8 March 2021 - Twice as many cattle, the same ordeal: Like the Karim Allah before, the transport ship Elbeik has been denied unloading of live cargo for almost three months. The global animal welfare organisation FOUR PAWS speaks of another disaster caused by live animal transports. This time it is 1,776 young bulls that are allegedly infected with bluetongue disease. This has not been confirmed, as no medical examination has been made possible to date. While it can be assumed that the authorities have failed, the health of the animals is believed to be very poor due to the extreme exposure. The 895 young bulls from the Karim Allah were disembarked and emergency slaughtered in Casrtagena last Saturday.
"The fate of almost 2,500 cattle shows once again that there is an urgent need for action at the political level. The two ships are representative of a sick system that must change Disasters like this can happen at any time. In the past, too, there were inconceivable accidents during ship transports in which thousands of animals died in agony. The only way to prevent such catastrophes in the future is a clear ban on the transport of live animals by ship,”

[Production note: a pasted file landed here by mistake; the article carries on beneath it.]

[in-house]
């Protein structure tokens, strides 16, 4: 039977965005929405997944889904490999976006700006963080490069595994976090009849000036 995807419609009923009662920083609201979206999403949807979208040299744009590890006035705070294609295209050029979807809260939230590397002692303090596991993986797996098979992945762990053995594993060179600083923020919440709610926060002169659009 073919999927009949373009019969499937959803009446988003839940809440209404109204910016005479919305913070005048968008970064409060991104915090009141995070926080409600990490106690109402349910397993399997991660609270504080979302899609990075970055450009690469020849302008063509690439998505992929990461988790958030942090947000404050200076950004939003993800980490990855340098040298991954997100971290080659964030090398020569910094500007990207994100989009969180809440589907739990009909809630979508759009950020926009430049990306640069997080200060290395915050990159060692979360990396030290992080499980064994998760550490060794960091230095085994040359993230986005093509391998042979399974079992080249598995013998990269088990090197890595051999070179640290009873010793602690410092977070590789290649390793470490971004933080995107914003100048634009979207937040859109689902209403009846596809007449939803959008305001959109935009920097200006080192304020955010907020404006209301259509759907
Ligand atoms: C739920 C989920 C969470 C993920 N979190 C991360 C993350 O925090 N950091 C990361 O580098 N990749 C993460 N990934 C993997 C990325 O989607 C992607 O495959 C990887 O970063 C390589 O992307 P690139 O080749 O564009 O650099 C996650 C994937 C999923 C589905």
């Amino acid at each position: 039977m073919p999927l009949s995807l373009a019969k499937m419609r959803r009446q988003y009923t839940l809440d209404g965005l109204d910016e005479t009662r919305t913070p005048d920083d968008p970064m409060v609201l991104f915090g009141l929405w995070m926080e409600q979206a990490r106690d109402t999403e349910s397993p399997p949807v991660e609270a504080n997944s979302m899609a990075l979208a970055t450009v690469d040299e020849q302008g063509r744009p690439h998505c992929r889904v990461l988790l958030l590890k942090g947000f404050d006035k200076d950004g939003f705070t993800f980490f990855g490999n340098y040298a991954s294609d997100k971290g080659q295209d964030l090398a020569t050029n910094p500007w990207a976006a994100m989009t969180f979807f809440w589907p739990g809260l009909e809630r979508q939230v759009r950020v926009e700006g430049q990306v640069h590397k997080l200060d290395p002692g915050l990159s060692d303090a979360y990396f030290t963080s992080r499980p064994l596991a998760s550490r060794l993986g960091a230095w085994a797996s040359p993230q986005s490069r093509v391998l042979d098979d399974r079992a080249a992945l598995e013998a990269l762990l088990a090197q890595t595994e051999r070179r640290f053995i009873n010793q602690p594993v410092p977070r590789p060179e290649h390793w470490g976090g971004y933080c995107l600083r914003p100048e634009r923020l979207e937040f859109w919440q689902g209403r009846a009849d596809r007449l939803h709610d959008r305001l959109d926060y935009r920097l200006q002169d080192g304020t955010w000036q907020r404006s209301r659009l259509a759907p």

says Dr Martina Stephany, Director of Farm Animals and Nutrition at FOUR PAWS.
Almost three months passed, during which the 1,776 young bulls on board the Elbeik suffered not only from a shortage of water and food, but also from poor ventilation below deck. The vessel, which sails under the Togolese flag, disembarked in the Catalan city of Tarragona in mid-December last year and was on its way to Libya. Upon arrival at the port of destination, the local authorities refused to unload the live cargo. The local authorities feared that animals infected with bluetongue were on board, as they came from an area in Spain where there had allegedly been an outbreak of this notifiable disease. Bluetongue spreads via insect bites, but is not transmissible to humans.
Meanwhile, as the Elbeik last set course for Kalamata, the fate of the 895 young bulls of the Karim Allah has been decided: they were emergency slaughtered last Saturday. Whether because of an alleged bluetongue disease was uncertain until the end, as the port authority withheld the test results. According to Spanish veterinarians, the animals were too weak to be transported further due to the months of transport. EU law states that live animals that have already been exported may no longer be (re-)imported into the EU. However, the fact that the animals have never set hoof on soil in a third country is disregarded.
“It is always inconceivable to us how sentient creatures are treated. Live animal transports must come to an end," concludes Stephany.